Feb. 21–Volunteer fire department officials know that having the latest equipment at their disposal doesn’t mean much without enough people on hand to respond to emergencies.
A lack of manpower to answer calls can be especially acute during the day, when many volunteer are working their regular jobs, fire chiefs say.
To address those needs, some companies offer a place to live in exchange for serving with their departments.
Penn Hills Fire Station 221 on Mt. Carmel Road has had a live-in program since 2010. There currently is an opening for a live-in candidate posted on its website offering rent-free living, a workout facility, a computer station, wireless internet, a laundry area and a full kitchen.
“It makes a big difference having guys there at all times of day,” said Chief Shawn Snyder.
With seven live-in volunteers, the department enjoys swift response times.
“We went from sometimes taking 10 minutes, to being on the road in two or three minutes,” Snyder said “It’s a benefit to both the department and the community, because at any given time, there’s at least two or three people at the station to get rolling right away.”
Penn 7 Volunteer Fire Department on Universal Road is in the process of adding four dorm-style bedrooms for to live in at a building it purchased for $500,000 in August next to the station. The property includes a small church, White Hawk Social Club, a lawyer office and the Penn Hills magistrate office, which will continue as tenants. With 100 percent occupancy at the property, Chief Bill Jeffcoat said the station will be able to break even in five to seven years.
“We put off buying a vehicle that was due for replacement because our general membership believes in the value of the live-in program so much,” Jeffcoat said. “We rolled the dice.”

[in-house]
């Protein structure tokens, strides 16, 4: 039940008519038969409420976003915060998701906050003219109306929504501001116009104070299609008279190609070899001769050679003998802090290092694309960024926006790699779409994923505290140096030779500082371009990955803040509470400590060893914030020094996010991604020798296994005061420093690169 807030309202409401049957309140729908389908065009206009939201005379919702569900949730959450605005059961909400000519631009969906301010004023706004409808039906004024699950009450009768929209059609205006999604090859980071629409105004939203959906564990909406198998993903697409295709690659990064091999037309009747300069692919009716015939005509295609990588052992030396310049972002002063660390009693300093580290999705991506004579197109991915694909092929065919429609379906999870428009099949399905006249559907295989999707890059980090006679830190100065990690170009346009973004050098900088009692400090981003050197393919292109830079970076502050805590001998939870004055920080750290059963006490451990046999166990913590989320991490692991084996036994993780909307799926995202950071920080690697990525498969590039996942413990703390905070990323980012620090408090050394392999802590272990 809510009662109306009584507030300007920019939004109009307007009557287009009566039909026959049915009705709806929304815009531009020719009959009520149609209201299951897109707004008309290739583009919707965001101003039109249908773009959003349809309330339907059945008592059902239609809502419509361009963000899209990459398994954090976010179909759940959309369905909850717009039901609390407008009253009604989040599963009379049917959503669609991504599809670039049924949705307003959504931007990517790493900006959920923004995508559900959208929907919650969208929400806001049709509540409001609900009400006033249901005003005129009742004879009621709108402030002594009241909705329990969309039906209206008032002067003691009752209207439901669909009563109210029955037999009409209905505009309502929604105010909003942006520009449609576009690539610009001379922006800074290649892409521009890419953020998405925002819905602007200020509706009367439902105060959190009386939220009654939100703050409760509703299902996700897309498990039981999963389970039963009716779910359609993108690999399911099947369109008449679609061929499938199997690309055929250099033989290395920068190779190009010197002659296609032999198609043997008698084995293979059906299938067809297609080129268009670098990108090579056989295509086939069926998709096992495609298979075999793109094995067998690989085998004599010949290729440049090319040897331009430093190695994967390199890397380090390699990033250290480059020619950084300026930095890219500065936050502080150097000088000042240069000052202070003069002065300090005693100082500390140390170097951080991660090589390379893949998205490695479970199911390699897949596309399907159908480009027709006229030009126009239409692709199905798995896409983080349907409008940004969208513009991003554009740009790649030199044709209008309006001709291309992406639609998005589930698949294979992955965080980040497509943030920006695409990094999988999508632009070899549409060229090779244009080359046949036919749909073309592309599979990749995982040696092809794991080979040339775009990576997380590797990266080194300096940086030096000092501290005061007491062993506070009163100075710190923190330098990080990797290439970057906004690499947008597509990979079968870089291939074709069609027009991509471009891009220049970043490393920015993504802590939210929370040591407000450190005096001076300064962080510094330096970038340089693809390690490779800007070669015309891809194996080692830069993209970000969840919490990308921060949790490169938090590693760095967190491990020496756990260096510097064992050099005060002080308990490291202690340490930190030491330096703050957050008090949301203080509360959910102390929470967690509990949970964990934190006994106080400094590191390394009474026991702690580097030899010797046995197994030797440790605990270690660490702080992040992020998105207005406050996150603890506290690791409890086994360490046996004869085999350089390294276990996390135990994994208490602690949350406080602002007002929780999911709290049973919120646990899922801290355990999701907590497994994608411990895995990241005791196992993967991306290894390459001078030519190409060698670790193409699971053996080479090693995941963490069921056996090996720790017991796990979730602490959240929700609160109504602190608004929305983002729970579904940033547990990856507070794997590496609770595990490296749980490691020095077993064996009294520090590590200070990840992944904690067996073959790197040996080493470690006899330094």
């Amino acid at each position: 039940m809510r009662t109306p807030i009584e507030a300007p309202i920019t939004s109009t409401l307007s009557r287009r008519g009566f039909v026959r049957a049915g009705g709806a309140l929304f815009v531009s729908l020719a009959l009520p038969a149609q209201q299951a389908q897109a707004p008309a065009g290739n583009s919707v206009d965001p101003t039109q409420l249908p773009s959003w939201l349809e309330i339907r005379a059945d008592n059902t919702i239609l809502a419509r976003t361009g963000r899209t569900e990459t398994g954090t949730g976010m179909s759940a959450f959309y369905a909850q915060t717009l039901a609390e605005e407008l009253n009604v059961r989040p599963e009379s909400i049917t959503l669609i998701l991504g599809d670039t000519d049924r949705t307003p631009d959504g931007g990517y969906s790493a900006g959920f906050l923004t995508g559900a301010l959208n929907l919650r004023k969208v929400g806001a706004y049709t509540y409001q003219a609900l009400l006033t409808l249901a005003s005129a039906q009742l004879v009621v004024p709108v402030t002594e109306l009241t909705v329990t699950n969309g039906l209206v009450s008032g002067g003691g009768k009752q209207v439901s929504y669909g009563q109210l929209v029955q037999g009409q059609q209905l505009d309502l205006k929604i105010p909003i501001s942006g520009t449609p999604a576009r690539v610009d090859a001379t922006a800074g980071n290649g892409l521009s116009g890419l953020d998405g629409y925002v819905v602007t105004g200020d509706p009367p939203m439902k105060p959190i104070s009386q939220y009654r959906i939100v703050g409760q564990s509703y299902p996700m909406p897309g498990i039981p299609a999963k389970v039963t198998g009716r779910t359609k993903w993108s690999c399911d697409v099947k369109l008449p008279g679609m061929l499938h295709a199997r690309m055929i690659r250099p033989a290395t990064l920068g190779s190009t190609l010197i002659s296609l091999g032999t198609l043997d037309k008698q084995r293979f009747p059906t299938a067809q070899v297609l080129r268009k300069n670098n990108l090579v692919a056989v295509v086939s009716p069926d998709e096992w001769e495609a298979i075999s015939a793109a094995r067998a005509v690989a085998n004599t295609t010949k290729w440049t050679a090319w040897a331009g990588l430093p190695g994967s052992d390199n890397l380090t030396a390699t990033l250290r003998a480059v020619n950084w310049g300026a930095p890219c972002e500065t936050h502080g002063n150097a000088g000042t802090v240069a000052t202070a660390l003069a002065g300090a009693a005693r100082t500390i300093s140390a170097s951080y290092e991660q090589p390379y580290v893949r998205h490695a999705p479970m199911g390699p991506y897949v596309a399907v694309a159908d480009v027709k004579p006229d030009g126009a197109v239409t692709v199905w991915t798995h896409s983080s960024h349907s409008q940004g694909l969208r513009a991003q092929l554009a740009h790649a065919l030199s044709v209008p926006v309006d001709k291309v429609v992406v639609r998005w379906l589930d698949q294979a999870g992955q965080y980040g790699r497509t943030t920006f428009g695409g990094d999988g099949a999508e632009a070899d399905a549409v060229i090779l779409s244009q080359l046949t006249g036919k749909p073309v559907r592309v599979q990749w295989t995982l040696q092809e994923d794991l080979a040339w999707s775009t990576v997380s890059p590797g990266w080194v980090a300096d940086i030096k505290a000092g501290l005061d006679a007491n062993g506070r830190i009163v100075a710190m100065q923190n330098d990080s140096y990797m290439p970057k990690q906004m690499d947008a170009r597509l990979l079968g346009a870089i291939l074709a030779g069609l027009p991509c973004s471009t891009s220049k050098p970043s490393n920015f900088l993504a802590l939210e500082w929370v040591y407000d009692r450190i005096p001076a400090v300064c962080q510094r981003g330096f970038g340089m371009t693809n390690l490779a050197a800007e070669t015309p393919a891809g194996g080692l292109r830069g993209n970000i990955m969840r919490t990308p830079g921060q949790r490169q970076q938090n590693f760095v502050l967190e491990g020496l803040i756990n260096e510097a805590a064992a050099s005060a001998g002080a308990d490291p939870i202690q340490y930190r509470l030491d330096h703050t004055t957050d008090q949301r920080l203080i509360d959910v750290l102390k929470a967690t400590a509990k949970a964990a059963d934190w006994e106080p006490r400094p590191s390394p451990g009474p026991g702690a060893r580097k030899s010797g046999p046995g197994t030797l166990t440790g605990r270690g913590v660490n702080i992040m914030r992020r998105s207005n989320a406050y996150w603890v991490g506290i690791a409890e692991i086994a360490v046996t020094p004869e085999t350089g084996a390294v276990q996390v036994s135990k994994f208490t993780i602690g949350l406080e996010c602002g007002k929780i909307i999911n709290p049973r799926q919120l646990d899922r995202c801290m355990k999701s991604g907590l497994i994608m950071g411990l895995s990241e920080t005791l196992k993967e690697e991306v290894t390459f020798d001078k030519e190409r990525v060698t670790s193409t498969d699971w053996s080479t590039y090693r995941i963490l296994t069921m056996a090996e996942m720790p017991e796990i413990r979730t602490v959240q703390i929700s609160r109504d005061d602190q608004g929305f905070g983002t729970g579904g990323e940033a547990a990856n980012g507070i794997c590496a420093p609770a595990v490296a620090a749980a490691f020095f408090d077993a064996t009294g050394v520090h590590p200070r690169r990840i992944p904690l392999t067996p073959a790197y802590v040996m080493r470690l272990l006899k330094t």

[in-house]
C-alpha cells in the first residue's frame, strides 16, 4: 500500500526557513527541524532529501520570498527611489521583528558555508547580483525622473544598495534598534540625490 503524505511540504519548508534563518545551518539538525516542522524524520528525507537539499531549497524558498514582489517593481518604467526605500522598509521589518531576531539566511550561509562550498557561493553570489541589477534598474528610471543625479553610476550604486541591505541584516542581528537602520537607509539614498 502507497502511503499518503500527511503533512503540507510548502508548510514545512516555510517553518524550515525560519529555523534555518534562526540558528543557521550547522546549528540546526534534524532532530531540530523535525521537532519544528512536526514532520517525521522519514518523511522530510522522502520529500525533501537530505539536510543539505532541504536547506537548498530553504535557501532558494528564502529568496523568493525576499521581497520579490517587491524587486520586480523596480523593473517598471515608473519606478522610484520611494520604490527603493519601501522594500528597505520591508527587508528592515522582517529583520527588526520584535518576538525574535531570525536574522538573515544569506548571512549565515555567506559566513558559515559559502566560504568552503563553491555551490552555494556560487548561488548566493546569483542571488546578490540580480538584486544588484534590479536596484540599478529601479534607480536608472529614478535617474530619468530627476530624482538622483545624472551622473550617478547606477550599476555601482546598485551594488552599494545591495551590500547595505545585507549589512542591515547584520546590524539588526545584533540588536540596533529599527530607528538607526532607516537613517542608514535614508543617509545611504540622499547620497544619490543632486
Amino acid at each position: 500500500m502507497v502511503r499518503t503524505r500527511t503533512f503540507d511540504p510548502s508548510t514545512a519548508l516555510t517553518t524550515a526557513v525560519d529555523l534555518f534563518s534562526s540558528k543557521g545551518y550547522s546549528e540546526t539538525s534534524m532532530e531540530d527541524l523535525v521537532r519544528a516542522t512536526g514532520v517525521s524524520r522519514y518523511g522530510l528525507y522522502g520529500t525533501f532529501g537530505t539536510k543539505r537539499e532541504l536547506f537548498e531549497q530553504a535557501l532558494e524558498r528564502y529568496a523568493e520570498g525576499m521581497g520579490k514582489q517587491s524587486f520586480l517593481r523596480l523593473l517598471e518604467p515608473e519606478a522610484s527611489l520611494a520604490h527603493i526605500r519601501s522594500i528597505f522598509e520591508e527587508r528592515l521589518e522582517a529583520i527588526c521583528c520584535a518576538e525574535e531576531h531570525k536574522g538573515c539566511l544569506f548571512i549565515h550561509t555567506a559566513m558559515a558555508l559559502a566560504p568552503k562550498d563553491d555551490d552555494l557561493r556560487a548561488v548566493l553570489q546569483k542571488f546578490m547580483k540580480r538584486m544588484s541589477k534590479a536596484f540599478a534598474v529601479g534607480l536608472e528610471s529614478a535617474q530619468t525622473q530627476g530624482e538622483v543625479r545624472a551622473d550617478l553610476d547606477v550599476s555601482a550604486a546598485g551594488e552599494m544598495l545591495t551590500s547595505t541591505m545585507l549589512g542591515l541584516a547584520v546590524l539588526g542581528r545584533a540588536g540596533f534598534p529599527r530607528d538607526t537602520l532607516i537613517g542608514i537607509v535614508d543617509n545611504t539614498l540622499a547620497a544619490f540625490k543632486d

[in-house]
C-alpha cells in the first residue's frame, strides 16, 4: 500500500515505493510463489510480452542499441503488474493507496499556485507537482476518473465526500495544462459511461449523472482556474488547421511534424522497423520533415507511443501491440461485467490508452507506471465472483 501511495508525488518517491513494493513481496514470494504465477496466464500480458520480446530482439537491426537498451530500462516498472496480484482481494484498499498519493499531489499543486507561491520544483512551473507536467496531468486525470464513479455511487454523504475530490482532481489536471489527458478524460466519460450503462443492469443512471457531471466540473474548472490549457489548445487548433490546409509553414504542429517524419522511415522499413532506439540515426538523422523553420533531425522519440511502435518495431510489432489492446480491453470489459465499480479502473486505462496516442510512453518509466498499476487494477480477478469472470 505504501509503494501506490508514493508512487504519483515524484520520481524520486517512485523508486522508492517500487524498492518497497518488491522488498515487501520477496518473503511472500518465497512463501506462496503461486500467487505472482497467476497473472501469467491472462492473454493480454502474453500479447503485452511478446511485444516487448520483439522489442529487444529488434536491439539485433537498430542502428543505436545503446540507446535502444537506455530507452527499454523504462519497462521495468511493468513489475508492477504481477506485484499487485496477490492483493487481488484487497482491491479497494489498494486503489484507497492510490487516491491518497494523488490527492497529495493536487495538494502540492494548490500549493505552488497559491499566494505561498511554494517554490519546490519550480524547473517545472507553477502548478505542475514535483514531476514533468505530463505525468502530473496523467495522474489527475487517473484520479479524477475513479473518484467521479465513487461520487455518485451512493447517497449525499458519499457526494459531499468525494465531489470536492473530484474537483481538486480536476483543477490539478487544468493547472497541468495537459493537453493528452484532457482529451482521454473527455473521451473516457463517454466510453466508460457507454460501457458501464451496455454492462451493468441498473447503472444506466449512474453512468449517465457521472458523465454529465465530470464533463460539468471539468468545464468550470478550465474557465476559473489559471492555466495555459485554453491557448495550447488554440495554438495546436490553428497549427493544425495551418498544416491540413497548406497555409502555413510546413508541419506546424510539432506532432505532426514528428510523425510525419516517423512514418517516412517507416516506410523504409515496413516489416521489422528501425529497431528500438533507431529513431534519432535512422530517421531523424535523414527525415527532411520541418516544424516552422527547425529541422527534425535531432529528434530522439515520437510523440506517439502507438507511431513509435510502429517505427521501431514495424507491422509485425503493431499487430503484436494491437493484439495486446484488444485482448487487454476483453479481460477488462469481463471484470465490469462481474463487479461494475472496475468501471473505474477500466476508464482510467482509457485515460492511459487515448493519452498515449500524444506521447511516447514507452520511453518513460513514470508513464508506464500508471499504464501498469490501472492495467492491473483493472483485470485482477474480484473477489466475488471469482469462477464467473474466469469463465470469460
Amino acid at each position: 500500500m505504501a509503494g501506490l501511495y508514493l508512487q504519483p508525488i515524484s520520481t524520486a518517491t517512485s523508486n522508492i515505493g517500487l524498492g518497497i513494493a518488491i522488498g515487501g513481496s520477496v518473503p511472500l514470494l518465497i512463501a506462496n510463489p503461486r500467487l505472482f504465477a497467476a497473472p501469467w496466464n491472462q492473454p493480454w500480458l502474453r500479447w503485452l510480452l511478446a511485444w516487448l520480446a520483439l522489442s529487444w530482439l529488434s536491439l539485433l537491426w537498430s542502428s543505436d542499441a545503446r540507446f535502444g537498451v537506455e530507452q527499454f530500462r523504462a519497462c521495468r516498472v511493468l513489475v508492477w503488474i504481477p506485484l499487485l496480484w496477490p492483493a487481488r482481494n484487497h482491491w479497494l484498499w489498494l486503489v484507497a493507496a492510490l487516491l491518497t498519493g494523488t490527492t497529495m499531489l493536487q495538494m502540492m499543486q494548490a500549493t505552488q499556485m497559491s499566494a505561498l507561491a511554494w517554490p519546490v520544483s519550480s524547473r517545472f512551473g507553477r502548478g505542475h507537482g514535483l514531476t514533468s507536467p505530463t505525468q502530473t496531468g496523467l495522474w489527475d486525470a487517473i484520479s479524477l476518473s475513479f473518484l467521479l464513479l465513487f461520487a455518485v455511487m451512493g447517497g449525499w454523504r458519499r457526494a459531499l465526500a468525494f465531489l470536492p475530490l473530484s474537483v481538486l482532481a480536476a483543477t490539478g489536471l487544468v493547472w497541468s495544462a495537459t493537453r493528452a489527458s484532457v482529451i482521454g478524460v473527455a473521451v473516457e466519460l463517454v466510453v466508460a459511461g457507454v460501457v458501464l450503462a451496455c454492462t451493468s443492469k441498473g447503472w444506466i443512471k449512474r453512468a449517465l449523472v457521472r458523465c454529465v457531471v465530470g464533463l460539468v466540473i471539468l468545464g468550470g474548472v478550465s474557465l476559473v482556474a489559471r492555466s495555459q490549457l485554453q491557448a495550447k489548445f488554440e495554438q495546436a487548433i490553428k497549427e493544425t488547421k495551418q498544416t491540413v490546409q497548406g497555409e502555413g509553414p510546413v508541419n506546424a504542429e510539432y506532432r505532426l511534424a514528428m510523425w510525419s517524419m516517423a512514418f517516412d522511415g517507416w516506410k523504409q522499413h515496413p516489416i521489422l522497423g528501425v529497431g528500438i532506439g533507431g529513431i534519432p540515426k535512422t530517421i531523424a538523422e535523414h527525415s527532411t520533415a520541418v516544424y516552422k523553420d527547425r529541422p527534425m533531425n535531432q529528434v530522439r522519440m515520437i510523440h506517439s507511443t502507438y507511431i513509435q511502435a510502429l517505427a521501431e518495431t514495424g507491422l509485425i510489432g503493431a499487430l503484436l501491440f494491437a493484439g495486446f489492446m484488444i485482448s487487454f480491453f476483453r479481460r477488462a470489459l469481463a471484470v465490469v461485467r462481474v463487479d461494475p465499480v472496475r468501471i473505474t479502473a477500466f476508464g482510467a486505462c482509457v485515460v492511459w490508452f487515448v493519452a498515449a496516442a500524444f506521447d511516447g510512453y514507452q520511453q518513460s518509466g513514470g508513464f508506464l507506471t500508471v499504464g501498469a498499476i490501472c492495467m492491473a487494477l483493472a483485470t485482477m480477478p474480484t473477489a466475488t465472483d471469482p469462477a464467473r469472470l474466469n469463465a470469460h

He described turning to the live-in program as a “gamble,” but he’s confident that with the almost 750 calls a year, bringing manpower to the station is a “good trade-off.”
The dormitory area will be equipped with two beds per room, a study, a full kitchen and separate bathrooms for men and women.
“This isn’t a homeless shelter. We’re grooming and setting up these for success in the future. The live-in program is just one added way we can recruit and retain candidates,” Jeffcoat said.
In Monroeville, the live-in program has been in the community for the past several decades, said Chief Scott Beltz of Monroeville Fire Company 1.
Beltz has been a member since 1991 and started out as a live-in volunteer when he was 18.
“It’s a win-win. They learn a lot; we learn a lot and build family from all over the place,” Beltz said, adding that he’s brought in guys from Boston, parts of Illinois and Ohio.
Similar to Penn Hills 227, the Monroeville station is open to college students, but Beltz makes it known that he’s “not running a frat house.”
The live-ins are responsible for chores, including cleaning the station.
“It builds character and independence. You gain general knowledge of doing what you do,” Beltz said.
Currently, there are five live-ins at the station, which has the capacity for eight. By the spring, the station will have finished renovations to accommodate 12 .
For Beltz, a safety net of strength in numbers means that his guys can get to calls faster and help other stations in the community if need be.
“When there’s people in the fire station, the trucks are out quicker, and when there are live-ins that happen to be there at odd times, it’s great because we can give additional staffing to other stations in the community from our own neighborhood,” Beltz said.
Samson X Horne is a Tribune-Review staff writer. Reach him at 412-871-2325 or firstname.lastname@example.org.
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